At 45, I now realise that patience, consistency and moderation are key.  So much of health and fitness comes back to advice that your mother or grandmother probably gave you:  stand up straight, get to bed early, look on the positives, get some fresh air, wear sensible shoes, eat your greens…..  Of course there is not much glamour in such ideas!

I wish I would have modified my expectations and settled for simple persistence and patience.  These habits have kept me fit, lean and active while many contemporaries have fallen aside.

Who were some of your biggest influences in the development of HillFit, and what are the main lessons you’ve drawn from each of them?

There are many influences on my ideas in Hillfit, many of which I can not even differentiate.  I’ve been reading about fitness for 30 years and have been exposed to so much in that time and especially in the years since the birth of the internet.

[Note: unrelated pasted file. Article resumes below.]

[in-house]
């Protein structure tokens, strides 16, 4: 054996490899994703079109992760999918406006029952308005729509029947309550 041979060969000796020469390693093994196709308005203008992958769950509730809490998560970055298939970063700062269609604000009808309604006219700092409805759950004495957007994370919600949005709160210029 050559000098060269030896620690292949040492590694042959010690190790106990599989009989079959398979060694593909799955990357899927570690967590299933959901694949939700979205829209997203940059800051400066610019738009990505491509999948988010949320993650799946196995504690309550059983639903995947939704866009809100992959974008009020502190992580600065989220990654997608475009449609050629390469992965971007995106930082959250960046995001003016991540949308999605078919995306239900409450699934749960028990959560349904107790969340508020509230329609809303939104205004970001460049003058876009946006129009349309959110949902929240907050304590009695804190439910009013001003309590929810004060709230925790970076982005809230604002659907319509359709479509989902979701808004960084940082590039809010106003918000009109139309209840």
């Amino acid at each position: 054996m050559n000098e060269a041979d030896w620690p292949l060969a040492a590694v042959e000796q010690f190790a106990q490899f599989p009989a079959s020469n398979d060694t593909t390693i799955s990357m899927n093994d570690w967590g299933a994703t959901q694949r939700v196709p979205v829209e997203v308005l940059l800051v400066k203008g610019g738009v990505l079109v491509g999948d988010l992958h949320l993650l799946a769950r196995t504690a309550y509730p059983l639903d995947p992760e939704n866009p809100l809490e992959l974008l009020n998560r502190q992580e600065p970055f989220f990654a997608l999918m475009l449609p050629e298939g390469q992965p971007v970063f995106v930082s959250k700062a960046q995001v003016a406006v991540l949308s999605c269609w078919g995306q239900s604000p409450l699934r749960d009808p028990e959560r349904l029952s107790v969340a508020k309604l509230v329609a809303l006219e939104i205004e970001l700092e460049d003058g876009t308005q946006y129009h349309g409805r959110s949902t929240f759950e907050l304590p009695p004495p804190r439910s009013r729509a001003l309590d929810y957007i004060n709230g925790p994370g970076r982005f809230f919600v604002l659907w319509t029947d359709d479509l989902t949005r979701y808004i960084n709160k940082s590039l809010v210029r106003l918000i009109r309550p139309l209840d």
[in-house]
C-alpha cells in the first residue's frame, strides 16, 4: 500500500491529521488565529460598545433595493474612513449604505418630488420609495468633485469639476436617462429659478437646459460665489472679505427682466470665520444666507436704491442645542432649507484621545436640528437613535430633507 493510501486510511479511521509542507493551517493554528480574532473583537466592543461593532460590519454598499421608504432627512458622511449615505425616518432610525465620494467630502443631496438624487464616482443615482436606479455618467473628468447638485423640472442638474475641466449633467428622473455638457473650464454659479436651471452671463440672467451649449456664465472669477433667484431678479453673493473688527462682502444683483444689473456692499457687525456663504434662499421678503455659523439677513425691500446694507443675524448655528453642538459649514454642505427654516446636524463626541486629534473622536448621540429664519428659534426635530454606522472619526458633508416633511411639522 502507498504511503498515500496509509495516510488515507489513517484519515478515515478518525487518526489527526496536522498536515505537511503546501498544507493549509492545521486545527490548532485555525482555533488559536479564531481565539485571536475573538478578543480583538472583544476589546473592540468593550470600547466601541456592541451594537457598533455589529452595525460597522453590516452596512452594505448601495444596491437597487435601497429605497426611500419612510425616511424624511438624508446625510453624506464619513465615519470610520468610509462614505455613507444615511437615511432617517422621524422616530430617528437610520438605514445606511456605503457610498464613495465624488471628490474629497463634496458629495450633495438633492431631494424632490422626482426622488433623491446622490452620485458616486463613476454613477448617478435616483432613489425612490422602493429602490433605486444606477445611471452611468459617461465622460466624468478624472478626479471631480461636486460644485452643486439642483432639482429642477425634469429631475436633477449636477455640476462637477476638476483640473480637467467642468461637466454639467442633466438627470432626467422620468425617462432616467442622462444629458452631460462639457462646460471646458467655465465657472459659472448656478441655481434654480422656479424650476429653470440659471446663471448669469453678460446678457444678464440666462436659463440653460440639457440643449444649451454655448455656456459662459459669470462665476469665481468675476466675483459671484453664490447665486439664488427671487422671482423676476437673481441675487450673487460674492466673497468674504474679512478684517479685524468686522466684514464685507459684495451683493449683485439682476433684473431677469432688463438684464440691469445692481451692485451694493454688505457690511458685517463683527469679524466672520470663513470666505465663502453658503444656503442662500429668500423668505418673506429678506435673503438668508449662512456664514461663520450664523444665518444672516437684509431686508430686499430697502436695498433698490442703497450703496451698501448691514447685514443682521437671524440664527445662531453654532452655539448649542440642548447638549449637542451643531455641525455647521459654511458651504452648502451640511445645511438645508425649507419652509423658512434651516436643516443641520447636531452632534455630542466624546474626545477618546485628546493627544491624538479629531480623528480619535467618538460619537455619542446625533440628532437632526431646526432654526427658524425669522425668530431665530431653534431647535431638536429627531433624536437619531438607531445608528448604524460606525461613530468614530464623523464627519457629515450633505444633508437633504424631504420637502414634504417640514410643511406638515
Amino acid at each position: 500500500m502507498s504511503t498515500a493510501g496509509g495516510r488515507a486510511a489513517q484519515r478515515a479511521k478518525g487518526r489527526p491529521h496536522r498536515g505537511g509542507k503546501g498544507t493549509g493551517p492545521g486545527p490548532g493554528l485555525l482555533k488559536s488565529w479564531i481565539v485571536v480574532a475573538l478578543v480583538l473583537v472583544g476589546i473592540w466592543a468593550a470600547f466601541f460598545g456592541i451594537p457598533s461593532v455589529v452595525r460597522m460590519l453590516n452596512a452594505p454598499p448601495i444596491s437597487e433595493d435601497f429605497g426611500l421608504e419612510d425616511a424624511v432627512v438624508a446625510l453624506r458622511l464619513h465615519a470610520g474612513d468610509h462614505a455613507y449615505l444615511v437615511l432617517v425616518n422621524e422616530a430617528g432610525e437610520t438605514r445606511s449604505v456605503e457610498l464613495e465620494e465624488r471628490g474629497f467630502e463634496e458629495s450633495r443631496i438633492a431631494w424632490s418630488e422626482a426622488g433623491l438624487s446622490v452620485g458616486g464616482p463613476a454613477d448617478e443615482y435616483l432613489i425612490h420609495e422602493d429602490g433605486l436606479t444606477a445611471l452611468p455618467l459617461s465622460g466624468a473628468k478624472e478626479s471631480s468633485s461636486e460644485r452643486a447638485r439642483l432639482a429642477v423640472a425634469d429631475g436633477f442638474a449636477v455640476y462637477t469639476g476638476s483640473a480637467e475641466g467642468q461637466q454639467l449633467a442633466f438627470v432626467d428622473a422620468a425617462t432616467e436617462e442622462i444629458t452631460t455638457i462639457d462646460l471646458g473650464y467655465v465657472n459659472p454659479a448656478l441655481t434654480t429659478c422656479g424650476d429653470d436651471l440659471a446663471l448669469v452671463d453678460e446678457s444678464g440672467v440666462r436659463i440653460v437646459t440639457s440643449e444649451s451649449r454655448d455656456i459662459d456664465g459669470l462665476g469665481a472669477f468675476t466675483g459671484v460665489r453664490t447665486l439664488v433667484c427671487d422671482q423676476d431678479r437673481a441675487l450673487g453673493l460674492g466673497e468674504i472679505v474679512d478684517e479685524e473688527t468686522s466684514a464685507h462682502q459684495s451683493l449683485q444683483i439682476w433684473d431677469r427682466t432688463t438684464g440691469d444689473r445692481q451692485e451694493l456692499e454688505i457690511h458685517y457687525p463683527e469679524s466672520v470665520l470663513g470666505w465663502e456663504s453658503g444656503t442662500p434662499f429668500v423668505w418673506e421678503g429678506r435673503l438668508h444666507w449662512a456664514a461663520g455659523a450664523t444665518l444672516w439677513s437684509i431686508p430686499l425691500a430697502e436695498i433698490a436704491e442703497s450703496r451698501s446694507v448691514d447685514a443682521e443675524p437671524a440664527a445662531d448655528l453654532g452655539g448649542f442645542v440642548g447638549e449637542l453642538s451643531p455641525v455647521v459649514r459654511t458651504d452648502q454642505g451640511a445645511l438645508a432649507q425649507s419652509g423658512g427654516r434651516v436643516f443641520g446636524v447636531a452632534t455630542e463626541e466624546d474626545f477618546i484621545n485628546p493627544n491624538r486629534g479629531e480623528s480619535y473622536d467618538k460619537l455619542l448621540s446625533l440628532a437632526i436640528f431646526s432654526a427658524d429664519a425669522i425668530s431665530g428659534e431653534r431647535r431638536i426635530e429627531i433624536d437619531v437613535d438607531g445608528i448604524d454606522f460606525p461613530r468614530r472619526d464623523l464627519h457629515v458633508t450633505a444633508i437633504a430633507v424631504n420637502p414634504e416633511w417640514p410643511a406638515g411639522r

However, there are some key thinkers that either directly or indirectly have shaped my ideas.

Bill DeSimone made me think very clearly about the importance of picking safe exercises, clearly explaining how to design and modify movements to keep the body in safe positions.  Exercise is of no use at all if it injures you.  As the old medical motto states first do no harm / Primum non nocere!

Tim Anderson with his writings stressing the importance of natural movement patterns and the impact of physical movement on the architecture of the brain has opened my mind to the importance simply of moving:  crawling, walking, rolling.  Many of his ideas are related to Feldenkrais and link to another important influence, Todd Hargrove.

Dr. Nicholas Romanov has written a lot about his POSE method of running, but the principles behind that of efficient movement and simple footwear have implications for walking as well.  He has influenced the barefoot running movement, but is not that recognised.